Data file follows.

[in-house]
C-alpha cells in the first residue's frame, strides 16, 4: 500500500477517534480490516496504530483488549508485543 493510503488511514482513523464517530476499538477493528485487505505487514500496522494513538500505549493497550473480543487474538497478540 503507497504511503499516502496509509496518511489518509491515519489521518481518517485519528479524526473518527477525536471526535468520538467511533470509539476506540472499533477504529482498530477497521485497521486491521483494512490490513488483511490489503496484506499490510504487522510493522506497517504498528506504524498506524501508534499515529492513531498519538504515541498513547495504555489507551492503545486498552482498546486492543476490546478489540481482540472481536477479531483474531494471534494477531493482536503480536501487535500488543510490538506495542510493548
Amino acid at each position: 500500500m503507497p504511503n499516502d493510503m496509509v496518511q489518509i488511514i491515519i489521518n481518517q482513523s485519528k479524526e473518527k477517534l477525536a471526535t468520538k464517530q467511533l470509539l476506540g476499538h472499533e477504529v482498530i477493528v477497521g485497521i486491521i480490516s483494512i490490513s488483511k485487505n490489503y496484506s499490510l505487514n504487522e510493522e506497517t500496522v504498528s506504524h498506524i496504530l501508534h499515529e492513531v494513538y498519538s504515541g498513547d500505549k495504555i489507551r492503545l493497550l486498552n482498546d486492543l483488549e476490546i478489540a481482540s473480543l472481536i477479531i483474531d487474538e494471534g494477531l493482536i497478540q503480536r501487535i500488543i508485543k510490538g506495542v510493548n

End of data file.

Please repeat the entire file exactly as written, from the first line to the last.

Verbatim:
[in-house]
C-alpha cells in the first residue's frame, strides 16, 4: 500500500477517534480490516496504530483488549508485543 493510503488511514482513523464517530476499538477493528485487505505487514500496522494513538500505549493497550473480543487474538497478540 503507497504511503499516502496509509496518511489518509491515519489521518481518517485519528479524526473518527477525536471526535468520538467511533470509539476506540472499533477504529482498530477497521485497521486491521483494512490490513488483511490489503496484506499490510504487522510493522506497517504498528506504524498506524501508534499515529492513531498519538504515541498513547495504555489507551492503545486498552482498546486492543476490546478489540481482540472481536477479531483474531494471534494477531493482536503480536501487535500488543510490538506495542510493548
Amino acid at each position: 500500500m503507497p504511503n499516502d493510503m496509509v496518511q489518509i488511514i491515519i489521518n481518517q482513523s485519528k479524526e473518527k477517534l477525536a471526535t468520538k464517530q467511533l470509539l476506540g476499538h472499533e477504529v482498530i477493528v477497521g485497521i486491521i480490516s483494512i490490513s488483511k485487505n490489503y496484506s499490510l505487514n504487522e510493522e506497517t500496522v504498528s506504524h498506524i496504530l501508534h499515529e492513531v494513538y498519538s504515541g498513547d500505549k495504555i489507551r492503545l493497550l486498552n482498546d486492543l483488549e476490546i478489540a481482540s473480543l472481536i477479531i483474531d487474538e494471534g494477531l493482536i497478540q503480536r501487535i500488543i508485543k510490538g506495542v510493548n